Out & About …

… on the North York Moors, or wherever I happen to be.

Elfi The Dwarf — The Story Told at Ye Sign of the Fox & Hounds, Urra

The notion of transcribing these ancient folk tales of Richard Blakeborough, thought to be a splendid idea at first, an idea born during the Covid lockdown, now gnaws at my conscience with growing unease. Recent reports detailing the modification of Roald Dahl’s cherished works, altering words deemed offensive and rewriting character descriptions in an attempt to conform to modern sensibilities, have prompted profound reflection on the righteousness of my little project.

Blakeborough, in his writings, weaves an intricate tapestry with the grandeur of Victorian prose, artfully capturing the essence of the tales he imparts. Yet, within that tapestry, lay words that might sting with offense in modern times. Indeed, certain terms, within the title itself, and others peppered throughout, may be perceived as sexist, ageist, or otherwise objectionable. And therein lies a scene in ‘Elfi the Dwarf,’ a scene fraught with the definite presence of an antisemitic trope—a lamentable fact for which I extend my sincerest and unreserved apologies should it offend.

Nevertheless, my commitment to authenticity has driven me to transcribe these stories unadulterated. This story spanned over a fortnight in the esteemed Northern Weekly Gazette during the summer days of August in the year 1901—a true epic of its time1‘Elfi The Dwarf. The Story Told at Ye Sign of the Fox & Hounds, Urra. | Northern Weekly Gazette | Saturday 10 August 1901 | British Newspaper Archive’. 2022. Britishnewspaperarchive.co.uk <https://www.britishnewspaperarchive.co.uk/viewer/BL/0003075/19010810/097/0012?browse=true> [accessed 23 September 2022]2Elf! The Dwarf. Part 2. | Northern Weekly Gazette | Saturday 17 August 1901 | British Newspaper Archive’. 2022. Britishnewspaperarchive.co.uk <https://www.britishnewspaperarchive.co.uk/viewer/bl/0003075/19010817/128/0015> [accessed 23 September 2022]. A real epic of over 10,000 words. The conflict is clear: keeping these tales untouched preserves their history, but risks offending today’s readers. If I change them, does the original meaning get lost? It’s a delicate balance, and the choice of how to proceed is mine alone.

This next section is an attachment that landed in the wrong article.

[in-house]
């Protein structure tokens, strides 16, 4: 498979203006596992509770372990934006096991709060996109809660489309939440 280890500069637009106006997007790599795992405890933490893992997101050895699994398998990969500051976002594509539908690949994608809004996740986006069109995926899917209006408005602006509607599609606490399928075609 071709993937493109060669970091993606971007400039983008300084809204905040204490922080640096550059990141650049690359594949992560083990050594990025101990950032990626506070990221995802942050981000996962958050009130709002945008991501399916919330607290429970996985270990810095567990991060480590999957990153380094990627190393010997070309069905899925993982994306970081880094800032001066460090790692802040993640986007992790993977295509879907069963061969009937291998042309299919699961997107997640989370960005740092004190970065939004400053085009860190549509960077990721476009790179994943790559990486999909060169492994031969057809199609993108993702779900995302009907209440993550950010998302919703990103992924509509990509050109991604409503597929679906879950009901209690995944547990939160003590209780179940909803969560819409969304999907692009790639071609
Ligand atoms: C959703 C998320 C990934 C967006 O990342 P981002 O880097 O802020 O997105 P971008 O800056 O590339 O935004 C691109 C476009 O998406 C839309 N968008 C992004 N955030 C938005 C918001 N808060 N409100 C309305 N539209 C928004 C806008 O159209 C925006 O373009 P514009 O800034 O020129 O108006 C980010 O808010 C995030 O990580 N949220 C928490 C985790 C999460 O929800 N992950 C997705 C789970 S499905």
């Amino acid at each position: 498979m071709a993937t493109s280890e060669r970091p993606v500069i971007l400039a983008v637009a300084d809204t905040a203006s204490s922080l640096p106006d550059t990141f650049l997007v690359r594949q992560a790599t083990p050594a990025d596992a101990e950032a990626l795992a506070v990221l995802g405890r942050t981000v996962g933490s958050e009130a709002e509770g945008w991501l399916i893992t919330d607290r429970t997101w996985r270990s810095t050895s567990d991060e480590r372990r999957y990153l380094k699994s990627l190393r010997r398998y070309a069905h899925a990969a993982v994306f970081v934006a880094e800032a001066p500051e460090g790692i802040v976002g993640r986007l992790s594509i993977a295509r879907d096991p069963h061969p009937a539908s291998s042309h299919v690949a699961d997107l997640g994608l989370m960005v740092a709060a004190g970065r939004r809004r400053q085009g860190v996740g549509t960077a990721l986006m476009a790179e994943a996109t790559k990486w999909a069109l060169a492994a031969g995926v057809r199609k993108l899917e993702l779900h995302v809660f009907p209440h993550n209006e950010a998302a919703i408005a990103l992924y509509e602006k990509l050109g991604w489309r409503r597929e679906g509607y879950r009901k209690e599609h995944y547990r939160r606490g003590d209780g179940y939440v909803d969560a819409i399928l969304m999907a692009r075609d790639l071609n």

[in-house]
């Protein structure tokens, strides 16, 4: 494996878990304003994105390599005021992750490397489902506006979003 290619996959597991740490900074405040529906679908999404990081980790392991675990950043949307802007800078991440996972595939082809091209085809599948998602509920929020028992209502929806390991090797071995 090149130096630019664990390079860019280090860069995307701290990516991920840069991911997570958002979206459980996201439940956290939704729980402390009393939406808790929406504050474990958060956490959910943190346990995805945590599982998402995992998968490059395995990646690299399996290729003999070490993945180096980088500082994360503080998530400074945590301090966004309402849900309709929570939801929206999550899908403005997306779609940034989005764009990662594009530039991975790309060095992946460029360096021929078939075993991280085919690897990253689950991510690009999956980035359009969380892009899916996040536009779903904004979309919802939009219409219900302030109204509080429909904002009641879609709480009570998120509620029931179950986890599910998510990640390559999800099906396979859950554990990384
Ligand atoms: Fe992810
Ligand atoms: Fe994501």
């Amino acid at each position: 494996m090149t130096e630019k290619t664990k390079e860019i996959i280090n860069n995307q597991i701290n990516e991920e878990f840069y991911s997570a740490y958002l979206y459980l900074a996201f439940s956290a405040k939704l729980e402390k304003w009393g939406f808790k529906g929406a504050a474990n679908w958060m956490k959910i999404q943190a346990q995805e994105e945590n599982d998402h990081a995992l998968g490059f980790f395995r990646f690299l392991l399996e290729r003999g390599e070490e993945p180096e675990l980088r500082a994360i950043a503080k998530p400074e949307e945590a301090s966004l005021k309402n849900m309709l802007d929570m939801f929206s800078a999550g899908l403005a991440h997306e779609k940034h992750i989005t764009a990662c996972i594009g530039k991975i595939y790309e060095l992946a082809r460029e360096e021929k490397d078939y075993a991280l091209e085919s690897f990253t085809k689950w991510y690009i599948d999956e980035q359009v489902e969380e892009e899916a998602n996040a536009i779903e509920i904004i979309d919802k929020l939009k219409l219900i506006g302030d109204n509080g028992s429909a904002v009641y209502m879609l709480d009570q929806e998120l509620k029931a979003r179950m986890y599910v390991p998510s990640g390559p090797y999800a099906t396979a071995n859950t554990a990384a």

A further reason for the hesitation in sharing this tale stems from the absence of a singular spot to tether a photograph. The narrative roams the moors, traversing Urra, Castleton, Lastingham and Farndale. Therefore, I’ll showcase the image above of Roseberry Topping, taken on a damp, overcast, and windy morning.

Click here to read Blakeborough’s story of Eli the Drawf.


Leave a Reply

Your email address will not be published. Required fields are marked *